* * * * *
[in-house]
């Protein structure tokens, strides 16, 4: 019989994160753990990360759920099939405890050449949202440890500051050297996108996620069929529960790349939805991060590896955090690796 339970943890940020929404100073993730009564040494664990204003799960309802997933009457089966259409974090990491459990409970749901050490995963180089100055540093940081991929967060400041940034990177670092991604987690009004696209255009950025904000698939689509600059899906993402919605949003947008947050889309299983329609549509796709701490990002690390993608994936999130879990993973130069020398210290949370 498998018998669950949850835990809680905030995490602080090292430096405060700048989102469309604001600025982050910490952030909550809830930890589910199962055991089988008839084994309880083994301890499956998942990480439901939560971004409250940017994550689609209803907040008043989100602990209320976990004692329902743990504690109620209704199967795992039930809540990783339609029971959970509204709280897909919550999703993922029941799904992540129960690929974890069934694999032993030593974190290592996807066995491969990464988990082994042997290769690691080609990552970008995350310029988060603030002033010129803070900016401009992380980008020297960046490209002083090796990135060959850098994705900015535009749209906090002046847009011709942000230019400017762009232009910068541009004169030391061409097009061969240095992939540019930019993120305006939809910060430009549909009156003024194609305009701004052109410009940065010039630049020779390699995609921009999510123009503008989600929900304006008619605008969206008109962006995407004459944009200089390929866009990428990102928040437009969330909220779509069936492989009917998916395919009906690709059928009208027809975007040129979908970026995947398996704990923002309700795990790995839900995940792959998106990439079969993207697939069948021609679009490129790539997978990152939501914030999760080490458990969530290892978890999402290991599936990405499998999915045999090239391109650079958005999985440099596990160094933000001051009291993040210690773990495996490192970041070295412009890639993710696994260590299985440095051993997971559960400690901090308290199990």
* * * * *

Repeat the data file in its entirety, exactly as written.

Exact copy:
[in-house]
């Protein structure tokens, strides 16, 4: 019989994160753990990360759920099939405890050449949202440890500051050297996108996620069929529960790349939805991060590896955090690796 339970943890940020929404100073993730009564040494664990204003799960309802997933009457089966259409974090990491459990409970749901050490995963180089100055540093940081991929967060400041940034990177670092991604987690009004696209255009950025904000698939689509600059899906993402919605949003947008947050889309299983329609549509796709701490990002690390993608994936999130879990993973130069020398210290949370 498998018998669950949850835990809680905030995490602080090292430096405060700048989102469309604001600025982050910490952030909550809830930890589910199962055991089988008839084994309880083994301890499956998942990480439901939560971004409250940017994550689609209803907040008043989100602990209320976990004692329902743990504690109620209704199967795992039930809540990783339609029971959970509204709280897909919550999703993922029941799904992540129960690929974890069934694999032993030593974190290592996807066995491969990464988990082994042997290769690691080609990552970008995350310029988060603030002033010129803070900016401009992380980008020297960046490209002083090796990135060959850098994705900015535009749209906090002046847009011709942000230019400017762009232009910068541009004169030391061409097009061969240095992939540019930019993120305006939809910060430009549909009156003024194609305009701004052109410009940065010039630049020779390699995609921009999510123009503008989600929900304006008619605008969206008109962006995407004459944009200089390929866009990428990102928040437009969330909220779509069936492989009917998916395919009906690709059928009208027809975007040129979908970026995947398996704990923002309700795990790995839900995940792959998106990439079969993207697939069948021609679009490129790539997978990152939501914030999760080490458990969530290892978890999402290991599936990405499998999915045999090239391109650079958005999985440099596990160094933000001051009291993040210690773990495996490192970041070295412009890639993710696994260590299985440095051993997971559960400690901090308290199990």